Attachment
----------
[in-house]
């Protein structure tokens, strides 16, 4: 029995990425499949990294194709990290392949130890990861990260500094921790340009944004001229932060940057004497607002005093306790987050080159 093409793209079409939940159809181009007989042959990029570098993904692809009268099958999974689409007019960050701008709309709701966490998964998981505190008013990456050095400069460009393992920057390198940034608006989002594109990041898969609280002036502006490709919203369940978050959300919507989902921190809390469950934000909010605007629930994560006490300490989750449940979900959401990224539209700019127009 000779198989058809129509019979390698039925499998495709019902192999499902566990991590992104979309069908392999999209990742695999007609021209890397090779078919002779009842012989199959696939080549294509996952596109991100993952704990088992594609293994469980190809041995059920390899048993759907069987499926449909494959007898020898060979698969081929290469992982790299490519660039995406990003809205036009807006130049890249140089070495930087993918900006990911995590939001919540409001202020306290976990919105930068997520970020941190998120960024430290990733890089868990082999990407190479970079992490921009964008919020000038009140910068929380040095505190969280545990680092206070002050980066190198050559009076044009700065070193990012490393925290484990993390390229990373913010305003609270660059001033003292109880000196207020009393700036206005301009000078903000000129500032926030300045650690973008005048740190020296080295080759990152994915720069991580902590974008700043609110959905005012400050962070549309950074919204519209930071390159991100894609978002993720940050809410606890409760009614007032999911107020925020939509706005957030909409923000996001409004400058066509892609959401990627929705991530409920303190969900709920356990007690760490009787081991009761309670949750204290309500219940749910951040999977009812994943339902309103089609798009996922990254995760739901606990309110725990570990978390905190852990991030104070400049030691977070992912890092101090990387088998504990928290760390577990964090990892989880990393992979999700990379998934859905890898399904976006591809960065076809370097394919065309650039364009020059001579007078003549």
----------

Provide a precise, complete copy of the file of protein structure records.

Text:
[in-house]
């Protein structure tokens, strides 16, 4: 029995990425499949990294194709990290392949130890990861990260500094921790340009944004001229932060940057004497607002005093306790987050080159 093409793209079409939940159809181009007989042959990029570098993904692809009268099958999974689409007019960050701008709309709701966490998964998981505190008013990456050095400069460009393992920057390198940034608006989002594109990041898969609280002036502006490709919203369940978050959300919507989902921190809390469950934000909010605007629930994560006490300490989750449940979900959401990224539209700019127009 000779198989058809129509019979390698039925499998495709019902192999499902566990991590992104979309069908392999999209990742695999007609021209890397090779078919002779009842012989199959696939080549294509996952596109991100993952704990088992594609293994469980190809041995059920390899048993759907069987499926449909494959007898020898060979698969081929290469992982790299490519660039995406990003809205036009807006130049890249140089070495930087993918900006990911995590939001919540409001202020306290976990919105930068997520970020941190998120960024430290990733890089868990082999990407190479970079992490921009964008919020000038009140910068929380040095505190969280545990680092206070002050980066190198050559009076044009700065070193990012490393925290484990993390390229990373913010305003609270660059001033003292109880000196207020009393700036206005301009000078903000000129500032926030300045650690973008005048740190020296080295080759990152994915720069991580902590974008700043609110959905005012400050962070549309950074919204519209930071390159991100894609978002993720940050809410606890409760009614007032999911107020925020939509706005957030909409923000996001409004400058066509892609959401990627929705991530409920303190969900709920356990007690760490009787081991009761309670949750204290309500219940749910951040999977009812994943339902309103089609798009996922990254995760739901606990309110725990570990978390905190852990991030104070400049030691977070992912890092101090990387088998504990928290760390577990964090990892989880990393992979999700990379998934859905890898399904976006591809960065076809370097394919065309650039364009020059001579007078003549």